08:54am Saturday 11 July 2020

Certain Personality Traits May Affect Risk of “Pre-Dementia”

A study published in the Journal of the American Geriatrics Society examined five personality traits—neuroticism, extraversion, conscientiousness, agreeableness, and openness—and their links to pre-dementia conditions called motoric cognitive risk (MCR) and mild cognitive impairment (MCI) syndromes.

Among 524 adults aged 65 years and older who were followed for a median of 3 years, 38 participants developed MCR and 69 developed MCI (some with memory loss, or amnestic MCI).

Openness was associated with a 6% reduced risk of developing MCR, whereas neuroticism was associated with a 6% increased risk of non-amnestic MCI. In non-amnestic MCI, memory remains intact, but one or more other cognitive abilities—such as language, visual-spatial skills, or executive functioning—are impaired.

None of the personality traits were associated with MCI overall or with amnestic MCI.

“While more studies are needed, our results provide evidence that personality traits play an independent role in the risk for or protection against specific pre-dementia syndromes,” said lead author Emmeline Ayers, MPH, of the Albert Einstein College of Medicine. “From a clinical perspective, these findings emphasize the importance of accounting for aspects of personality when assessing for dementia risk.”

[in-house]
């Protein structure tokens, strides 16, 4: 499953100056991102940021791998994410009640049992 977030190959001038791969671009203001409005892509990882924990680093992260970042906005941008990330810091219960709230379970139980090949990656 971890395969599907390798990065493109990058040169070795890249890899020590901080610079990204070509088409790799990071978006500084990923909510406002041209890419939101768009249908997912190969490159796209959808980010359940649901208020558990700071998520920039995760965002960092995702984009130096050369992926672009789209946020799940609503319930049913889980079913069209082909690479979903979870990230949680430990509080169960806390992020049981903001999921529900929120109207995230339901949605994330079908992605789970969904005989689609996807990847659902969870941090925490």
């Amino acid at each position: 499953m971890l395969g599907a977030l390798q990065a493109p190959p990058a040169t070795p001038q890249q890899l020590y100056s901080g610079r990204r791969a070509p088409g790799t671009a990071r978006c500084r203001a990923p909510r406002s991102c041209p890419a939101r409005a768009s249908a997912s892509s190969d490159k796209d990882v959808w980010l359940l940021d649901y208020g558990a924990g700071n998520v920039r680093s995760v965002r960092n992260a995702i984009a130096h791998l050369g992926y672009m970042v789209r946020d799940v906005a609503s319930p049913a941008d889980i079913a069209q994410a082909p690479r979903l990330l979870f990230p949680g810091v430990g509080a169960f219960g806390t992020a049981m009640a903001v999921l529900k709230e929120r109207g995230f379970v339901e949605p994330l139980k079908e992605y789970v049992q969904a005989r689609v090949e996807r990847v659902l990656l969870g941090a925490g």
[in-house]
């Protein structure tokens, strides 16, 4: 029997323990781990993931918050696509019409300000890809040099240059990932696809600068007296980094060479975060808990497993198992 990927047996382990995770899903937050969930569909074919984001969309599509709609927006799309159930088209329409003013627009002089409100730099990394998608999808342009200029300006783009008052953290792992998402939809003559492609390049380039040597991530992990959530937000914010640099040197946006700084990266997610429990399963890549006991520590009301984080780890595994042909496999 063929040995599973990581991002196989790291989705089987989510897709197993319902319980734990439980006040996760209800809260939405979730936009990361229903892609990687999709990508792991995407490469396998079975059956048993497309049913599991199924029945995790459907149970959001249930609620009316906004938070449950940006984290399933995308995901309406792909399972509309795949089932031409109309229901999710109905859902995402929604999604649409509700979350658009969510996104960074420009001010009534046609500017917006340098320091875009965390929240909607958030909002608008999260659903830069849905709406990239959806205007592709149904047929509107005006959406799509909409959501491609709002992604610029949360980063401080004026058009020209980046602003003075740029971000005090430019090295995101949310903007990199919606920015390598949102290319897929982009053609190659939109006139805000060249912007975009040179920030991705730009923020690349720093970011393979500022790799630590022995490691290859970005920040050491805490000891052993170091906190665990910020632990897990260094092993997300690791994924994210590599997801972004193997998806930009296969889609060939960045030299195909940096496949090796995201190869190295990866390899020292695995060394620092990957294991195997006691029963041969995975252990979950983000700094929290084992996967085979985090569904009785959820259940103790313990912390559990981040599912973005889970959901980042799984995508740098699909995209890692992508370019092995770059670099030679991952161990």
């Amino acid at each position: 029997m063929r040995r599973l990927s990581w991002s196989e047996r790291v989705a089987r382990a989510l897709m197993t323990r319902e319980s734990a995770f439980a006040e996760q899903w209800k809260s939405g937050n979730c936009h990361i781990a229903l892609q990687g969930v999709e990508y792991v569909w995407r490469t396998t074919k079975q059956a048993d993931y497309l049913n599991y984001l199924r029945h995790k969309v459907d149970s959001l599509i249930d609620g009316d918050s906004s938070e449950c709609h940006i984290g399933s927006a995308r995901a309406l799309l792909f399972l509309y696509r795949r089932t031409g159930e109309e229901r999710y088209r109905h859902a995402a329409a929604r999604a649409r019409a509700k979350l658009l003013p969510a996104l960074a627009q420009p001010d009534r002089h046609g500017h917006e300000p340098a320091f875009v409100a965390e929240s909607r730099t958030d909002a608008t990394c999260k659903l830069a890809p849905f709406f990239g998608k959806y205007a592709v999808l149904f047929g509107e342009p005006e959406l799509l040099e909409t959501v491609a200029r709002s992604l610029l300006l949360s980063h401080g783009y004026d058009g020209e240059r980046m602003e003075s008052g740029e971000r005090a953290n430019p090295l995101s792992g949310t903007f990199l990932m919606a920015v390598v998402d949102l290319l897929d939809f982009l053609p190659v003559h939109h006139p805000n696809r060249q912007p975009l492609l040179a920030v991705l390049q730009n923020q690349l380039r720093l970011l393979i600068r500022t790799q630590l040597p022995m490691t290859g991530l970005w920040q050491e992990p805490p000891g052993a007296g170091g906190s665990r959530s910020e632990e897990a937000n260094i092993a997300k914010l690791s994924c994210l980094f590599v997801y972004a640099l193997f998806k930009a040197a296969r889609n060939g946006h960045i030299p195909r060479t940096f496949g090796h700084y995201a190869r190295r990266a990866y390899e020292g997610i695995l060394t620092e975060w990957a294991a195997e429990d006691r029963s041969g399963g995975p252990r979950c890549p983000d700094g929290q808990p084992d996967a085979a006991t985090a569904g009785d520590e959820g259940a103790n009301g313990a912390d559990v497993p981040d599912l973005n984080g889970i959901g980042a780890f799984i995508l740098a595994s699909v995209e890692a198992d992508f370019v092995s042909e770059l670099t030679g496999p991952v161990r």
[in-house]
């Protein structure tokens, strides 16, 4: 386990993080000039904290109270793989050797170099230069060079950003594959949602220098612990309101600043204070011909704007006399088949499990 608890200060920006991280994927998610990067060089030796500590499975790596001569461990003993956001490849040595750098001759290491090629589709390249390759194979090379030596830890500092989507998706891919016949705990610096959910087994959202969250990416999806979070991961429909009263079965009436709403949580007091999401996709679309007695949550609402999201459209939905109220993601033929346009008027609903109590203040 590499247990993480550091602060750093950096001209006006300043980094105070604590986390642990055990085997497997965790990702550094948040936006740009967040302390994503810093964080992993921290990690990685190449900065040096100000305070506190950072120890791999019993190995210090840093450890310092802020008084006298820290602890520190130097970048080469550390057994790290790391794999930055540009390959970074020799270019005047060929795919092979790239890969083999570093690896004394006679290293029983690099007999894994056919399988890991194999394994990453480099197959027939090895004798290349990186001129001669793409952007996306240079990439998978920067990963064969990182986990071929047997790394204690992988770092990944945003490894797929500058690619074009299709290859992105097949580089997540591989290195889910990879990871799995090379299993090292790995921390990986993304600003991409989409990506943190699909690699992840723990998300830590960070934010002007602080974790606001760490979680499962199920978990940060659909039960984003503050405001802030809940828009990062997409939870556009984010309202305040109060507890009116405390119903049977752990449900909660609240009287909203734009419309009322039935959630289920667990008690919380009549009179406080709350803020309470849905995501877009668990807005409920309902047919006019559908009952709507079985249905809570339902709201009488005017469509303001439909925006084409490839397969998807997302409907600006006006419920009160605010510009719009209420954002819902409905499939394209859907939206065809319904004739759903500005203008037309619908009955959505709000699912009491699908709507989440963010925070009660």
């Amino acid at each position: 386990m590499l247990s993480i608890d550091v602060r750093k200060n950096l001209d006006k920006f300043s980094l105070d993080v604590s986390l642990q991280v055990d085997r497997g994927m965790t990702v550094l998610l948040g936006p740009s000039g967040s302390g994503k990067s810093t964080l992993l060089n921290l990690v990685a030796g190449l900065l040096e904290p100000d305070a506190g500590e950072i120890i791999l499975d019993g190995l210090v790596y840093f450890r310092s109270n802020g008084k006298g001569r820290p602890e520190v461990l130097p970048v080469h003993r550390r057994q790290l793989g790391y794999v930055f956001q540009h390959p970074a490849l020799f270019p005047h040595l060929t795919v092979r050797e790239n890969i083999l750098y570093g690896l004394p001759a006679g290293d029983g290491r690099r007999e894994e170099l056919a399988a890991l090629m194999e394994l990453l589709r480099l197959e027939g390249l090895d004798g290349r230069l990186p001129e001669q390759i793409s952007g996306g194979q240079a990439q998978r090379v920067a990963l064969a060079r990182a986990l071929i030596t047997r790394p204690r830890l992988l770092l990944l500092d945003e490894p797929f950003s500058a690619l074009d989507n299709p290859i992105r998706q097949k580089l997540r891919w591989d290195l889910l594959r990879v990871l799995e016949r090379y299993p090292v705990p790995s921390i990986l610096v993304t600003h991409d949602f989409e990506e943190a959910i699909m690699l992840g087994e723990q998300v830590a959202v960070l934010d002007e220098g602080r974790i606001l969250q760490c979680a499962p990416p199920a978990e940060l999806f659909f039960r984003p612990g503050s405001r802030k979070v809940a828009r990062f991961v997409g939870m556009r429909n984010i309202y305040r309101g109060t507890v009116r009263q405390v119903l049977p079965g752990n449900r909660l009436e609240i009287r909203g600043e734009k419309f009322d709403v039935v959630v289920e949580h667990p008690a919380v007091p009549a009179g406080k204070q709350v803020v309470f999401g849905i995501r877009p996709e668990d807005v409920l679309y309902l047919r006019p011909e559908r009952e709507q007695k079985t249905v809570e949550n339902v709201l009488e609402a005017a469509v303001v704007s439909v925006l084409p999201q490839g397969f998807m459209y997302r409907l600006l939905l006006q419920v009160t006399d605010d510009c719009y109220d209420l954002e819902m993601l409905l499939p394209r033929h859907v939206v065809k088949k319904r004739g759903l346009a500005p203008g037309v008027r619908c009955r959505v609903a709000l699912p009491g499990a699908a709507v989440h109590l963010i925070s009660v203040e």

Additional Information

Link to Study: https://onlinelibrary.wiley.com/doi/10.1111/jgs.16424

About Journal 

Included in more than 15,000 library collections around the world, JAGS is the go-to journal for clinical aging research. We provide a diverse, interprofessional community of healthcare professionals with the latest insights on geriatrics education, clinical practice, and public policy—all supporting the high-quality, person-centered care essential to our well-being as we age

Our rigorous peer-review process ensures that we bring healthcare professionals, older adults, and caregivers research with the potential to impact public policy and geriatrics care today—and tomorrow. Since the publication of our first edition in 1953, JAGS has remained one of the oldest and most impactful journals dedicated exclusively to gerontology and geriatrics.

About Wiley

Wiley drives the world forward with research and education. Through publishing, platforms and services, we help students, researchers, universities, and corporations to achieve their goals in an ever-changing world. For more than 200 years, we have delivered consistent performance to all of our stakeholders. The Company’s website can be accessed at www.wiley.com.

 

 


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